What it’s done is to create the money it lent out of nothing – or rather, out of account entries.

The bank has to keep available enough ‘reserve’ to meet demands for payments. This limits the extent it can expand the money supply by making loans.

For much of the last century there was a statutory ‘fractional reserve’ required of around 10%. That means that banks had to keep reserves made up of notes and coins and deposits in their own accounts with the Bank of England.The reserves had to equal at least 10% of the amount they had out on loan.

In the 1970s this legal limit was lifted, so reserves have dwindled to much less, and the money supply has mushroomed!

Let’s look at an example.

With a reserve requirement of 10%, bank#1 starts with assets of £1,000 in its account. It now lends £900 to someone else, so it has £100 reserves and an ‘asset’ of the £900 owed to it.

With the remaining £100 in its reserves and the £900 loan it still has £1000 of assets.

The borrower then spends the money and it is deposited into another bank, Bank 2.

Bank 2 can now lend out £810 of the £900 to someone else, and keep the remaining £90 to add to its reserves (the 10% reserve requirement).

Again, the borrower spends it and the money goes to Bank 3.

This bank now has an asset of £810 and can lend £729 to someone else; and so on.

Bank 1 £1000 £100 £900
Bank 2 £900 £90 £810
Bank 3 £810 £81 £729
Bank 4 £729 £72.90 £656.10
Etc.... Totals ~£10,000 ~£1000 ~£9000

This can continue with ever-decreasing amounts, until eventually the original £1000 has allowed the banks between them to create another £9000. And the banks are charging interest on all of this new money.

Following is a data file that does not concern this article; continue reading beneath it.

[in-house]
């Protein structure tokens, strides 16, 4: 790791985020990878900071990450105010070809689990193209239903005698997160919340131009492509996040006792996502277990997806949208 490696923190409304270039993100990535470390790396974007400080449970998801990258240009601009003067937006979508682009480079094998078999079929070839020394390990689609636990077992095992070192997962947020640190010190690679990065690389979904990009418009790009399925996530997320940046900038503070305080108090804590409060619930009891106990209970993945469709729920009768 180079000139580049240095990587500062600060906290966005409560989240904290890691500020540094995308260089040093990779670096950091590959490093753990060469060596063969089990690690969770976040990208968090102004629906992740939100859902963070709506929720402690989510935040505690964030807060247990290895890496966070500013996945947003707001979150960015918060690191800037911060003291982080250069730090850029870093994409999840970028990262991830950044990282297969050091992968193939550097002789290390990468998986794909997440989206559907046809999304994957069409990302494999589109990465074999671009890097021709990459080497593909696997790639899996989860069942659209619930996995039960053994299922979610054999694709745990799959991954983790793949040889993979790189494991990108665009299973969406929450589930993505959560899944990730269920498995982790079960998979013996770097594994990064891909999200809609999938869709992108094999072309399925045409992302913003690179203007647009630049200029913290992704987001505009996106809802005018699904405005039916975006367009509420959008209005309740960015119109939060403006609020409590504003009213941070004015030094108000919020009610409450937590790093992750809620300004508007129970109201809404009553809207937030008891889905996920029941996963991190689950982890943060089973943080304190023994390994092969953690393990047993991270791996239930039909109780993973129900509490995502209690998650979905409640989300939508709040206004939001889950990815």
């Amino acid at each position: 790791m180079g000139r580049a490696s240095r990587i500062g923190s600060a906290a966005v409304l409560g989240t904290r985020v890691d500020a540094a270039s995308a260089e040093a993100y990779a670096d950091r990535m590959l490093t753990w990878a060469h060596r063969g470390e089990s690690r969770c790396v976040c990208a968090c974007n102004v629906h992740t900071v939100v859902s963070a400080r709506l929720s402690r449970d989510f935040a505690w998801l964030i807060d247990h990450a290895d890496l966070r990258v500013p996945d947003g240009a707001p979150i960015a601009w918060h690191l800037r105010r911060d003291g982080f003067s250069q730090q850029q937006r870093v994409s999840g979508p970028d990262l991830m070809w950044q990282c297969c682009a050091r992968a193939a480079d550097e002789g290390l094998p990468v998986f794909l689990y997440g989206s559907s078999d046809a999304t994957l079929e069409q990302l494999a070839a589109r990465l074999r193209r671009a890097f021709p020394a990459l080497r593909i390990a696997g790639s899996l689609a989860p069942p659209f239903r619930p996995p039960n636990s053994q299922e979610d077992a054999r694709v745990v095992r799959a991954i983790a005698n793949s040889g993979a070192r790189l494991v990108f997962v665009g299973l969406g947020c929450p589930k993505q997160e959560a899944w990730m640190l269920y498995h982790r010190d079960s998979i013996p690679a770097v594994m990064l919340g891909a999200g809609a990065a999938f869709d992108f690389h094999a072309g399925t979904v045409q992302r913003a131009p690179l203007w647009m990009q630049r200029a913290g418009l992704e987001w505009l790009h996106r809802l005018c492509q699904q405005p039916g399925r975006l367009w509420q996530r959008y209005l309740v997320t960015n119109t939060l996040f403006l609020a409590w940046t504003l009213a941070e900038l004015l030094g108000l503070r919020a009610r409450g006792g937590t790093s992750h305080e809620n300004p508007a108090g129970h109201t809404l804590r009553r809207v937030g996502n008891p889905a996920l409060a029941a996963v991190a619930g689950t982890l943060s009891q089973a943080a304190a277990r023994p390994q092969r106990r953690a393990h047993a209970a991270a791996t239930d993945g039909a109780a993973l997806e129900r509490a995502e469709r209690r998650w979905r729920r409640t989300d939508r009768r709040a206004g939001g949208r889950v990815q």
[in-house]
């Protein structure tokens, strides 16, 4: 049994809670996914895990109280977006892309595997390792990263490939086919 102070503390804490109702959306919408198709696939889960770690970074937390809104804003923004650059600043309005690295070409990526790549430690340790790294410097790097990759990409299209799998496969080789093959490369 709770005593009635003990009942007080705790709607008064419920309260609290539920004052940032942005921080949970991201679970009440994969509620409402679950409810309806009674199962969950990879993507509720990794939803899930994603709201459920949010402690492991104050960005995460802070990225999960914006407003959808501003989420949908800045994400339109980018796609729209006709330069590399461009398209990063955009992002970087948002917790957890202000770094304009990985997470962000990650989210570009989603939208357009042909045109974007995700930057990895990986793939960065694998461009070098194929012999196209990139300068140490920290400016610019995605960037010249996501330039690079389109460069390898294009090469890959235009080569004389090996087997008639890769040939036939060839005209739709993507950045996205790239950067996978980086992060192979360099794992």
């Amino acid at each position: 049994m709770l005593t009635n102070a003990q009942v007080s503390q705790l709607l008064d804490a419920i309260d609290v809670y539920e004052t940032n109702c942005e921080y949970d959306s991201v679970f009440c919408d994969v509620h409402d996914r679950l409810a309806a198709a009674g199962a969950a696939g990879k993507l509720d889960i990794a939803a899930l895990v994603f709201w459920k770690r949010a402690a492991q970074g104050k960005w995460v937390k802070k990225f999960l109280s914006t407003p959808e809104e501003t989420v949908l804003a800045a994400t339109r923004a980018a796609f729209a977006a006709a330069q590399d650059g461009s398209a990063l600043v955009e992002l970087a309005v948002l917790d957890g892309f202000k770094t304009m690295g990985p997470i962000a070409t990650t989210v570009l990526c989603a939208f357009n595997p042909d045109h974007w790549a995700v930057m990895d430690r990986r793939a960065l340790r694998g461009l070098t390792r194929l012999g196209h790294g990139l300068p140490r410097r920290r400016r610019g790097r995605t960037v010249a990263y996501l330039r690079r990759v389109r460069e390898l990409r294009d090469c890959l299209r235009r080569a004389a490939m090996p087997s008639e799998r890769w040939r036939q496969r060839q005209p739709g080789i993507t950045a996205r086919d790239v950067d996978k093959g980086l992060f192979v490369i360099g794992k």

This has expanded the money supply by £9000.

So, the bank creates money. The bank ‘lends’ the money to society. The bank charges interest, just like the Goldsmiths did. The money that the bank created is eventually re-paid to the bank and is cancelled out of existence but there still remains a debt to be paid in the form of interest.

Let’s think about this for a moment.

(Another Example)

Let’s simplify the numbers and give an example of the underlying problem of the current system.

We have 11 people in a closed room. 10 of them have nothing and the 11th has a bowl of beads. We’ll call the 11th person The Bank.

The Bank now lends each person 10 beads for 1 hour and charges 10% interest on the loan.

The people in the room are free to sell whatever they have to the other people in the room in exchange for beads.

An hour passes.

Some people have now got the 11 beads they need to repay the Bank. This means that others don’t.

It is obvious that there are not enough beads in the room for everyone to repay The Bank.

So, what can be done?